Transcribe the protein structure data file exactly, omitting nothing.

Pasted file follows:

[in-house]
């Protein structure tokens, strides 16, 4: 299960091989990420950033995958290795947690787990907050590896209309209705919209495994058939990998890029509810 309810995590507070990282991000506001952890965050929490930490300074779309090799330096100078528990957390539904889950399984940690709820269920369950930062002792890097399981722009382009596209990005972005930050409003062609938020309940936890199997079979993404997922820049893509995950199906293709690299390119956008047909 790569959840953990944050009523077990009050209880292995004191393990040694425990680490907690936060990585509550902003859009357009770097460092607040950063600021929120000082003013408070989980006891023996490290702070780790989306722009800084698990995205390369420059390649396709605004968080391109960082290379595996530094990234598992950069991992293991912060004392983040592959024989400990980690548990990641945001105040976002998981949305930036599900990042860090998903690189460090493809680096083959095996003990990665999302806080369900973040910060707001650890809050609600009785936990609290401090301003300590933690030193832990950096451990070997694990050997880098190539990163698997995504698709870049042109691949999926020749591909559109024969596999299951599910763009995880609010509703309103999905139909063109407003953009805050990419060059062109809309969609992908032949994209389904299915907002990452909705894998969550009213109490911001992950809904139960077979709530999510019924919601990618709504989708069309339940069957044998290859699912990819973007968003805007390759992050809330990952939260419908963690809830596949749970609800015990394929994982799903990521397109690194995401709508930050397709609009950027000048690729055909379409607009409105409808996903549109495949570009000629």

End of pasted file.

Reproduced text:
[in-house]
């Protein structure tokens, strides 16, 4: 299960091989990420950033995958290795947690787990907050590896209309209705919209495994058939990998890029509810 309810995590507070990282991000506001952890965050929490930490300074779309090799330096100078528990957390539904889950399984940690709820269920369950930062002792890097399981722009382009596209990005972005930050409003062609938020309940936890199997079979993404997922820049893509995950199906293709690299390119956008047909 790569959840953990944050009523077990009050209880292995004191393990040694425990680490907690936060990585509550902003859009357009770097460092607040950063600021929120000082003013408070989980006891023996490290702070780790989306722009800084698990995205390369420059390649396709605004968080391109960082290379595996530094990234598992950069991992293991912060004392983040592959024989400990980690548990990641945001105040976002998981949305930036599900990042860090998903690189460090493809680096083959095996003990990665999302806080369900973040910060707001650890809050609600009785936990609290401090301003300590933690030193832990950096451990070997694990050997880098190539990163698997995504698709870049042109691949999926020749591909559109024969596999299951599910763009995880609010509703309103999905139909063109407003953009805050990419060059062109809309969609992908032949994209389904299915907002990452909705894998969550009213109490911001992950809904139960077979709530999510019924919601990618709504989708069309339940069957044998290859699912990819973007968003805007390759992050809330990952939260419908963690809830596949749970609800015990394929994982799903990521397109690194995401709508930050397709609009950027000048690729055909379409607009409105409808996903549109495949570009000629």